When it was time to go home, I continued to play despite of my parents telling me to get ready and help them pack our things in our car. It must have been that I was told to get ready multiple times but I was oblivious to their call. Maybe I don’t want a perfect summer day to end.

The next thing I remember, my family were all inside the car and my father started to drive the car. They were leaving without me! Boy, did I ran! Of course I realize now that my parents were just teaching me a lesson, but in my young mind, I thought they were leaving me for real.

I ran after our car for several yards as fast as my little legs could carry me, while my father drove “slowly” away. Finally the car stopped, or perhaps I overtook it, I don’t really remember now. Perhaps that was the first time my parents found out that I have wings in my feet. It was in an enclosed compound, and there were no speeding cars around, so I was not really in danger – except for the peril of being left behind, at least that’s how I saw it in my naive memory.

I learned my lesson though. Aside from the obvious, of heeding your parent’s call right away, I also learned that if you want something so badly, you chase it down. Run, as if your life depended on it.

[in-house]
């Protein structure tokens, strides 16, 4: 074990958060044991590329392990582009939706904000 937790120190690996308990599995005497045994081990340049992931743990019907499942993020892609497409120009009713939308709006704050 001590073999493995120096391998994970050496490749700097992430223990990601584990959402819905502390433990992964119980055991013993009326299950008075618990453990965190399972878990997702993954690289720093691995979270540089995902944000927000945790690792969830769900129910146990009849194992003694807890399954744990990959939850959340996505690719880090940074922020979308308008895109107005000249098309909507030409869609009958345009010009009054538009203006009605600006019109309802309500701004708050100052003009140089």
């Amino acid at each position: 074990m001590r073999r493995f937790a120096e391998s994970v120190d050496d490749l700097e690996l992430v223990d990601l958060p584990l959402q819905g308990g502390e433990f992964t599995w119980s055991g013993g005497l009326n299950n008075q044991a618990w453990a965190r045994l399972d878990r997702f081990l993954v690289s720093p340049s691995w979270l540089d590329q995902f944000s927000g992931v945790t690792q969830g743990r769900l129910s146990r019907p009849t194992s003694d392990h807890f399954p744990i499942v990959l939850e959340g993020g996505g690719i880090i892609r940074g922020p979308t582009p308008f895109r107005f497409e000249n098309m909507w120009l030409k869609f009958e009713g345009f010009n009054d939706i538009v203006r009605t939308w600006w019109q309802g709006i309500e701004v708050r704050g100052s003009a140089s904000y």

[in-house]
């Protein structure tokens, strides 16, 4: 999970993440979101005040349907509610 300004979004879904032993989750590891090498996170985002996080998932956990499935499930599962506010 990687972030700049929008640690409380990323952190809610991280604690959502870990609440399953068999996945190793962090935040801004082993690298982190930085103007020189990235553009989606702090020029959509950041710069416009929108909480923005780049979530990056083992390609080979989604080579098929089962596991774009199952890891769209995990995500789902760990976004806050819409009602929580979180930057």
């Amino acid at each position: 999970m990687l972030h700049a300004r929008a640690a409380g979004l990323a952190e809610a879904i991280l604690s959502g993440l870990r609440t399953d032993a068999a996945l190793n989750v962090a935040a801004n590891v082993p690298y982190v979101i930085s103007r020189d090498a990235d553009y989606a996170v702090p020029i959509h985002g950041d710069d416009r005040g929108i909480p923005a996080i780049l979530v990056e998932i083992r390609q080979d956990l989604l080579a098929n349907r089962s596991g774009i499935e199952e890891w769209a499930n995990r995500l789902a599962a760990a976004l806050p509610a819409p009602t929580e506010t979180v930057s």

It is amazing that now, after 40 years, I am still running. Chasing things that matters to me. My dreams. My family.Β My faith. And life itself. Perhaps, my legacy too.

I hope that when the time comes, when I have no more spring in my legs for a 100-meter sprint, or barely have strength just to put one foot in front of the other, that I can humbly say: I have run a good run.

10 thoughts on “Chasing Life

  1. This made me remember that way back at PUC now AUP, in my freshman year I finished first and maybe 15 seconds ahead of my classmates running 8 laps or 800 meter dash… it was tiring, heart pumping and you will really feel thirsty under the heat of the sun after the run. Later I was called by our Physical Ed. teacher inviting me to be an athlete citing the school will train me to prepare and compete… I have a cousin then who is an athlete, a hurdles and pole vault record holder in ASEAN games at that time. Knowing an athlete need to devote ample time in training and running I thought about the matter deeply then decided that reading my books, memorizing academic lessons, meeting the deadlines of my assignments and project at school is more than enough for me to chew so I declined and thanked the teacher for the invitation. I ran towards the direction I intended to reach… the run was not smooth, there’s a lot of down more than ups but I’m thankful for the blessings and thankful that I’m still running up to this point…. Nice post… you really did run a good run… keep running and keep the faith.

  2. i smiled and remember ‘flight or fight response’ in your story when you were chase by a dog. good thing you didn’t described it as rabid. hehe!

    seriously, the post is inspiring, doc!
    i need to run my own run too at my own pace, at my own time. πŸ™‚